Telecommuting is an electronic mode of doing work outside the office that traditionally has been done in the office. This is done with a computer terminal in the employee’s home. It is working at home utilizing current technology, such as computers, modems, and fax machines. Traditionally, people have commuted by cars, buses, trains, and subways, to work and back. Through the innovation of telecommuting, the actual necessity to change location in order to accomplish this task has been challenged on the basis of concerns for energy conservation, loss of productivity, and other issues.
One advantage of telecommuting is energy conservation. A tremendous amount of energy is required to produce transportation equipment such as automobiles, buses trains, and subways. If telecommuting is promoted, there will be less use of this equipment and less energy will be required for production, maintenance, and repair of this equipment. Fuel resources needed to operate this equipment will be reduced. The building and repair of highways and maintenance require a large consumption of energy, not only in the operation of equipment, but also in the manufacture and transportation of the required materials. An increase in the percentage of people telecommuting to work will decrease the need for expanded highways and associated road maintenance. Once a person arrives at a central office working location, he or she represents another energy consumer, often times magnified over what would be required at home. The office building has heating, cooling, and lighting needs, and the materials to build it and maintain it require energy in their production and transportation. Working from home requires only modest incremental demands on energy for heating, cooling, and lighting needs, and makes effective use of existing building space and facilities.
Telecommuting also improves productivity. With telecommuting, one no longer needs to be always preparing for the commute and for being “presentable”. One can go to work simply by tossing on a robe and slippers, grabbing a cup of coffee and sitting down at the terminal. Employees are no longer interrupted by the idle chatter that inevitably takes place at the central work place – some of it useful for work, but a lot of it is a waste of time and a perpetual interruption.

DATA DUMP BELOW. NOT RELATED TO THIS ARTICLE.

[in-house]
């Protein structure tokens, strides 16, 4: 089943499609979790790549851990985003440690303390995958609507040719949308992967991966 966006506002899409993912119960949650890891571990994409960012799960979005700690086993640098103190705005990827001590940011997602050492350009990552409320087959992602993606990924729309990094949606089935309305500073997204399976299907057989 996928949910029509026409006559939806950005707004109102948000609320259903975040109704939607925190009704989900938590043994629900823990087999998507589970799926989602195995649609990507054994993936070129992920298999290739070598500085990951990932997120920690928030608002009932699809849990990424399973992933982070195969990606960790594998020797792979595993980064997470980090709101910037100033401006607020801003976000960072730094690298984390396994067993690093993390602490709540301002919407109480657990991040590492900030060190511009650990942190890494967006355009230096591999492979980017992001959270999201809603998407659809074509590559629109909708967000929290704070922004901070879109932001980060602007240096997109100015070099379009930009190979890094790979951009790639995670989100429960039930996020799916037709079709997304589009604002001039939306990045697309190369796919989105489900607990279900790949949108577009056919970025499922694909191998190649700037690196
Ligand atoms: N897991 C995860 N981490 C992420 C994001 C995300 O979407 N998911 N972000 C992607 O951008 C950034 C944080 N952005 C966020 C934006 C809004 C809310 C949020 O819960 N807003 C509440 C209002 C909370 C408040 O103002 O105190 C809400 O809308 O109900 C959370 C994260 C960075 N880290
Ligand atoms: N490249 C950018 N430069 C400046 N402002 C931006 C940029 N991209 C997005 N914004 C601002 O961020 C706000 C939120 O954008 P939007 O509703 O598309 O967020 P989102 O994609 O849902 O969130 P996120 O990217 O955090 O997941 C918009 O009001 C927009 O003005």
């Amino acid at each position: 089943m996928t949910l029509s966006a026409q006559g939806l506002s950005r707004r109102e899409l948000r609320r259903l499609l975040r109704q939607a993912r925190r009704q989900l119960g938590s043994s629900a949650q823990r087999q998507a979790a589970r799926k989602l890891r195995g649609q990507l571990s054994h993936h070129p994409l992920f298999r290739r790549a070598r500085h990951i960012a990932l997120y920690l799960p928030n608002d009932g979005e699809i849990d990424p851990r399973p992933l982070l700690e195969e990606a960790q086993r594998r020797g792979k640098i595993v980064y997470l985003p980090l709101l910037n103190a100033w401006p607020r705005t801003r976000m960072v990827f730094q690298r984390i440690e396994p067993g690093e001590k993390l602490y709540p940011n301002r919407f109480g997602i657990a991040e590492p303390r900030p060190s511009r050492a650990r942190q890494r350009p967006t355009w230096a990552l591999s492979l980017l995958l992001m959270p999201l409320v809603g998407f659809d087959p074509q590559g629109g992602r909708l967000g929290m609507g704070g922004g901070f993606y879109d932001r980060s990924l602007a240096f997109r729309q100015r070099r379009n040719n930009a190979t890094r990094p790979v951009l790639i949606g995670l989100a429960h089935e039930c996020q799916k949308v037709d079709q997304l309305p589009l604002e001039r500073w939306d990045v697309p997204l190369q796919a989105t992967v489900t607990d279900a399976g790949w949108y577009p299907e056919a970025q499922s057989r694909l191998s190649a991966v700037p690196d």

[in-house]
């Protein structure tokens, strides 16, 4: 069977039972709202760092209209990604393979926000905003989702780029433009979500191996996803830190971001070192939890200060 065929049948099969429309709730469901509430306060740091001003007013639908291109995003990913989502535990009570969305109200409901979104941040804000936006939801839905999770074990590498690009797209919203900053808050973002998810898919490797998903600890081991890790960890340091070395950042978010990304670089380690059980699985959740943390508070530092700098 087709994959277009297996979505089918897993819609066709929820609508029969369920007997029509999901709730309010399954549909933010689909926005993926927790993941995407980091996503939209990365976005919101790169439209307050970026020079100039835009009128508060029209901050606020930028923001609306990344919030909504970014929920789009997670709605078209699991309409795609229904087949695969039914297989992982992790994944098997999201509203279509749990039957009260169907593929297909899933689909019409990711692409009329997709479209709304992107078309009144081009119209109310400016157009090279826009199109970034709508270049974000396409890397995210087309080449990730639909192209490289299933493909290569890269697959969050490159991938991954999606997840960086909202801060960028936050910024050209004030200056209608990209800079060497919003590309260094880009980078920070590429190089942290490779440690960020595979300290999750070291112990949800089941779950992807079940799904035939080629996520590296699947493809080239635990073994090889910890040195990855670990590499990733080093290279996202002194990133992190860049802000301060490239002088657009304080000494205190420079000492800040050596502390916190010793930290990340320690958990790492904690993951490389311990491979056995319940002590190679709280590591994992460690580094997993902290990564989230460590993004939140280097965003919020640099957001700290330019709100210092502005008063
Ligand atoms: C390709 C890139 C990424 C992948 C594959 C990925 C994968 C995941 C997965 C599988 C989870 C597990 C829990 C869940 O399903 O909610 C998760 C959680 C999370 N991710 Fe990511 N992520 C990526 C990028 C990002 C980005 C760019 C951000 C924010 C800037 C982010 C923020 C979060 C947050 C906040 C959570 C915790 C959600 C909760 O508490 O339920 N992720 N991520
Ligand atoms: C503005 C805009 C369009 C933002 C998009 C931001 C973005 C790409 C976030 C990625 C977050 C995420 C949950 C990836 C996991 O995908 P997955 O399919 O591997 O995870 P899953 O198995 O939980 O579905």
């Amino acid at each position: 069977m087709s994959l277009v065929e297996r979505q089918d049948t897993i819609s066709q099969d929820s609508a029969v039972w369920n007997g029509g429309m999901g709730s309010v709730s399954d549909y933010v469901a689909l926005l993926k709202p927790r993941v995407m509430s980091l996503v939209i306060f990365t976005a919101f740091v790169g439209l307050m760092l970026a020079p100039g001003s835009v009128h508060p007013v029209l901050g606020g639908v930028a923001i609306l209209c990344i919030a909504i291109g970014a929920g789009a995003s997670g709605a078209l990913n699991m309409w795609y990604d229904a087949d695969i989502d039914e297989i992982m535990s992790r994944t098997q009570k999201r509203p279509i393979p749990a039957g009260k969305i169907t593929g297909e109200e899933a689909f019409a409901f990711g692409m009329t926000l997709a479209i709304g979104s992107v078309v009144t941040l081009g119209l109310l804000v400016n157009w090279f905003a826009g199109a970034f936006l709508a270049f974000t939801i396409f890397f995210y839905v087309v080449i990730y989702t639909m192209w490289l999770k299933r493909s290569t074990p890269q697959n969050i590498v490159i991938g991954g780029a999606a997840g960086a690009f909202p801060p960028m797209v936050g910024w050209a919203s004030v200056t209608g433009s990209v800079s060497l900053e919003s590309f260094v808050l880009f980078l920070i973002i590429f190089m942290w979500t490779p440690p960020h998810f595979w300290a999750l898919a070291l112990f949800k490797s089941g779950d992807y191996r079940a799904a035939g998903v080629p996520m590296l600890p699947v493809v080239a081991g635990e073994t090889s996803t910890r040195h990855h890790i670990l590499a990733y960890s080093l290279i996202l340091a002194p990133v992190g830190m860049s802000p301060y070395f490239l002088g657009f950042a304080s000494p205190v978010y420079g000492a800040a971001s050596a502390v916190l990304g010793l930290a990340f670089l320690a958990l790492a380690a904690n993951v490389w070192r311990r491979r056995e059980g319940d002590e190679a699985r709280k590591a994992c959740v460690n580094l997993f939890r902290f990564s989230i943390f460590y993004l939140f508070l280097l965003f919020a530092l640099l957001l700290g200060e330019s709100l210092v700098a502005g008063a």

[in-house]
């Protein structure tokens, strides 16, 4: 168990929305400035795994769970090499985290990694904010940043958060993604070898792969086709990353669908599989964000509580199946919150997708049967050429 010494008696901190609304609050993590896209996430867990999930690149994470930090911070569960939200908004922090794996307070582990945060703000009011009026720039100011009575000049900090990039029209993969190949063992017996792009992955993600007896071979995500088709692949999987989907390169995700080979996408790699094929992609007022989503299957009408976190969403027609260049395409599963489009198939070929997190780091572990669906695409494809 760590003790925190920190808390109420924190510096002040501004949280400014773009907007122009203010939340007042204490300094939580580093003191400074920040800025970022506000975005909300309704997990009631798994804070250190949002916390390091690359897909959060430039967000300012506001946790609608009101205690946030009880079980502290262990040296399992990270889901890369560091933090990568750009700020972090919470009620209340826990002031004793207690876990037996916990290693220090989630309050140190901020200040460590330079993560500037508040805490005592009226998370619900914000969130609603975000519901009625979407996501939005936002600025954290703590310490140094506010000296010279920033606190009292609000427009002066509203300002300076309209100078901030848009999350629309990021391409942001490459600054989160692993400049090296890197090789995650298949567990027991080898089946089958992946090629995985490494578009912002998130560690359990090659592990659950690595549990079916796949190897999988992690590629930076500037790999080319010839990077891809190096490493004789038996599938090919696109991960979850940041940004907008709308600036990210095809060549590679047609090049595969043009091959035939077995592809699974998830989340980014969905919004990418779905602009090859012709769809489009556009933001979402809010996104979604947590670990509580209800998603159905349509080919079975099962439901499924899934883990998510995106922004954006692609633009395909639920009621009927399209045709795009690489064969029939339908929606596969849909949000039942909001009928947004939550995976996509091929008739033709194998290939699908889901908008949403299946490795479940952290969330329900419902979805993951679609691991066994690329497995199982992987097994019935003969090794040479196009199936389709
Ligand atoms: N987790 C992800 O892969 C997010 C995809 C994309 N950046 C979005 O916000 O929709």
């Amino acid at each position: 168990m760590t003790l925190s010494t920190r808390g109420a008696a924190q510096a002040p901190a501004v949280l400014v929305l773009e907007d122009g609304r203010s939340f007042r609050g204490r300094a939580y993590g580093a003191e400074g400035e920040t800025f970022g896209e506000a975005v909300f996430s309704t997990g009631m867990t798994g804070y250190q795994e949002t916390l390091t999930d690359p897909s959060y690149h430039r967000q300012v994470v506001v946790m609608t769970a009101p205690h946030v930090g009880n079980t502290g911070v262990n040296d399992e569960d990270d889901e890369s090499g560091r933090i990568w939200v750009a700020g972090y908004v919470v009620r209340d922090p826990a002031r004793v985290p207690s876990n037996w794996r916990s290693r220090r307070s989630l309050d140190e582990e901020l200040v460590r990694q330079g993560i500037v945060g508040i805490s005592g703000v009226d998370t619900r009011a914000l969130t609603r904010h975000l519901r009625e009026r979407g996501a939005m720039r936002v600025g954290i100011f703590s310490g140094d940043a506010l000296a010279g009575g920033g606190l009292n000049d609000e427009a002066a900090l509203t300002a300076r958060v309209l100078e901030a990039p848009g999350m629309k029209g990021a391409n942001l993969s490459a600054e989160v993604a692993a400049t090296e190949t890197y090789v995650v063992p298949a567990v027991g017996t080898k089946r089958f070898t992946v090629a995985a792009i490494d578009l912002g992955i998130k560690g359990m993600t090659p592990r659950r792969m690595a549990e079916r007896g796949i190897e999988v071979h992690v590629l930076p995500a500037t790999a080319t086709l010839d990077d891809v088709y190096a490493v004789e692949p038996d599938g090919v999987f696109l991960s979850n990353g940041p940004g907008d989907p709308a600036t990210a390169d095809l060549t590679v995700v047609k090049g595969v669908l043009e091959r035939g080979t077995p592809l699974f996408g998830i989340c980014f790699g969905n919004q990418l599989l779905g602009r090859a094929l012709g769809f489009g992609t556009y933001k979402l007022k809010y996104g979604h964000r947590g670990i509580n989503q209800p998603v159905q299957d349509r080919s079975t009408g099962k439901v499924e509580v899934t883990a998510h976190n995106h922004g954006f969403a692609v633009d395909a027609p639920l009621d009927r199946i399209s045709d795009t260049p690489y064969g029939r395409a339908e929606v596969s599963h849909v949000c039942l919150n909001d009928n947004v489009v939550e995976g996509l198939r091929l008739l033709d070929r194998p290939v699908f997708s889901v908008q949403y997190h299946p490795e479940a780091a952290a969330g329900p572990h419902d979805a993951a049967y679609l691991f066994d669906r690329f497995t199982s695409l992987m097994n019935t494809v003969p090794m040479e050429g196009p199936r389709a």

Additionally, telecommuting reduces family related stress by allowing involvement with family and flexibility in location work site. Working in the home offers people a greater opportunity to share quality time with family members, to promote family values and develop stronger family ties and unity. Also, time saved through telecommuting could be spent with family members constructively in ways that promote and foster resolution of family problems. Since the actual location a telecommuter works from isn’t relevant, the person could move to another town. This would alleviate the stress caused when a spouse has an opportunity to pursue his or her career in another town and must choose between a new opportunity or no opportunity, because their spouse does not want to or cannot change employment. If either person could telecommute, the decision would be much easier.
Telecommuting does have its disadvantages. The most obvious disadvantage is the overwhelming cost of starting a telecommuting program. A study by Forrester Research, Inc. reveals that it costs $30,000 to $45,000 a head to train prospective telecommuters. After the first year, however, per-user spending is cut to about $4,000. Employees are starting to see telecommuting policies as a benefit, and companies offering it will be more competitive. Another disadvantage is the psychological impact it may have on employees. Executives who have labored for years to win such corporate status symbols as secretaries and luxurious corner offices are reluctant to shed their hard-won perks. Some employees also complain that their creativity has been dampened by lack of interaction with their co-workers.
A telecommuting program can be put in place by following a few tips from “Lower costs spur move to more telecommuting,” an article by Mindy Blodgett: 1) Form a telecommuting team that includes technical experts, upper managers and human resources staff, and assign a telework coordinator. 2) Contact other companies to learn from their experiences. 3) Train participants and supervisors. 4) Monitor the program through surveys before and after a pilot.